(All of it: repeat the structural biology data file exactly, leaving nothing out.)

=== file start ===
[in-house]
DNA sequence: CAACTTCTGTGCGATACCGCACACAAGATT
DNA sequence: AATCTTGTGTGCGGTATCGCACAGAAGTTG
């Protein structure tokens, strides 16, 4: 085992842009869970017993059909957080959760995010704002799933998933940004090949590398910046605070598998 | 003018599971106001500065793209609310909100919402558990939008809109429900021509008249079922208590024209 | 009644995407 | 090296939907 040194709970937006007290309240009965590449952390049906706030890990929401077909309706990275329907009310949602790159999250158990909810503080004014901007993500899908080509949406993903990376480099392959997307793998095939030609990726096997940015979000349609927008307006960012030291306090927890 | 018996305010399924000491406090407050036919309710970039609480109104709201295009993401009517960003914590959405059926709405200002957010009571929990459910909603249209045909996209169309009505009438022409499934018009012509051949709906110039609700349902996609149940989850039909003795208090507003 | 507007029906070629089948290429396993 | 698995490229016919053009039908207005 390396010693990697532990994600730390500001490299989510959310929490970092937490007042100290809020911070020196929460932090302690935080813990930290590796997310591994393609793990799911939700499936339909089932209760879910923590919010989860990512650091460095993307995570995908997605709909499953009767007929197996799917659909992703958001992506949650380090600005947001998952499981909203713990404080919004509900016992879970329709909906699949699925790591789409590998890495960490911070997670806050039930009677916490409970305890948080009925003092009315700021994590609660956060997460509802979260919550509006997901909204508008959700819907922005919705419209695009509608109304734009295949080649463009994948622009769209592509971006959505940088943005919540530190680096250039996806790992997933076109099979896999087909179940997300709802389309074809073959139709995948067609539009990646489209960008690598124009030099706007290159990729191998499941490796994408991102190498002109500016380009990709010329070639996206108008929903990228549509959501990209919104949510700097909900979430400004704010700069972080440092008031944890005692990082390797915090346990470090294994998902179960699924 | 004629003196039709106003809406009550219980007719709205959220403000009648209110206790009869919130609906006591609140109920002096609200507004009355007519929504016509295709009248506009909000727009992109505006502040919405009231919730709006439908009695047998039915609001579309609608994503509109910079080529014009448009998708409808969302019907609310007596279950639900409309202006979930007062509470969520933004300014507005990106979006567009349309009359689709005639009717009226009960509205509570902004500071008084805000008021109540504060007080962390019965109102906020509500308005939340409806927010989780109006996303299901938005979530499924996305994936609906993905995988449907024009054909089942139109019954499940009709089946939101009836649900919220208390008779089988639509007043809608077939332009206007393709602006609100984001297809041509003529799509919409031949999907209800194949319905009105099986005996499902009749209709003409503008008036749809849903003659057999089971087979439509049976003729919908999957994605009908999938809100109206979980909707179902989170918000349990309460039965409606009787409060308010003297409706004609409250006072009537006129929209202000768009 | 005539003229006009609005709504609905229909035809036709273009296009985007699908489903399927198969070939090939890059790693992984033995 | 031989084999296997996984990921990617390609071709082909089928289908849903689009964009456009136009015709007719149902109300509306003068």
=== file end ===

[in-house]
DNA sequence: CAACTTCTGTGCGATACCGCACACAAGATT
DNA sequence: AATCTTGTGTGCGGTATCGCACAGAAGTTG
């Protein structure tokens, strides 16, 4: 085992842009869970017993059909957080959760995010704002799933998933940004090949590398910046605070598998 | 003018599971106001500065793209609310909100919402558990939008809109429900021509008249079922208590024209 | 009644995407 | 090296939907 040194709970937006007290309240009965590449952390049906706030890990929401077909309706990275329907009310949602790159999250158990909810503080004014901007993500899908080509949406993903990376480099392959997307793998095939030609990726096997940015979000349609927008307006960012030291306090927890 | 018996305010399924000491406090407050036919309710970039609480109104709201295009993401009517960003914590959405059926709405200002957010009571929990459910909603249209045909996209169309009505009438022409499934018009012509051949709906110039609700349902996609149940989850039909003795208090507003 | 507007029906070629089948290429396993 | 698995490229016919053009039908207005 390396010693990697532990994600730390500001490299989510959310929490970092937490007042100290809020911070020196929460932090302690935080813990930290590796997310591994393609793990799911939700499936339909089932209760879910923590919010989860990512650091460095993307995570995908997605709909499953009767007929197996799917659909992703958001992506949650380090600005947001998952499981909203713990404080919004509900016992879970329709909906699949699925790591789409590998890495960490911070997670806050039930009677916490409970305890948080009925003092009315700021994590609660956060997460509802979260919550509006997901909204508008959700819907922005919705419209695009509608109304734009295949080649463009994948622009769209592509971006959505940088943005919540530190680096250039996806790992997933076109099979896999087909179940997300709802389309074809073959139709995948067609539009990646489209960008690598124009030099706007290159990729191998499941490796994408991102190498002109500016380009990709010329070639996206108008929903990228549509959501990209919104949510700097909900979430400004704010700069972080440092008031944890005692990082390797915090346990470090294994998902179960699924 | 004629003196039709106003809406009550219980007719709205959220403000009648209110206790009869919130609906006591609140109920002096609200507004009355007519929504016509295709009248506009909000727009992109505006502040919405009231919730709006439908009695047998039915609001579309609608994503509109910079080529014009448009998708409808969302019907609310007596279950639900409309202006979930007062509470969520933004300014507005990106979006567009349309009359689709005639009717009226009960509205509570902004500071008084805000008021109540504060007080962390019965109102906020509500308005939340409806927010989780109006996303299901938005979530499924996305994936609906993905995988449907024009054909089942139109019954499940009709089946939101009836649900919220208390008779089988639509007043809608077939332009206007393709602006609100984001297809041509003529799509919409031949999907209800194949319905009105099986005996499902009749209709003409503008008036749809849903003659057999089971087979439509049976003729919908999957994605009908999938809100109206979980909707179902989170918000349990309460039965409606009787409060308010003297409706004609409250006072009537006129929209202000768009 | 005539003229006009609005709504609905229909035809036709273009296009985007699908489903399927198969070939090939890059790693992984033995 | 031989084999296997996984990921990617390609071709082909089928289908849903689009964009456009136009015709007719149902109300509306003068």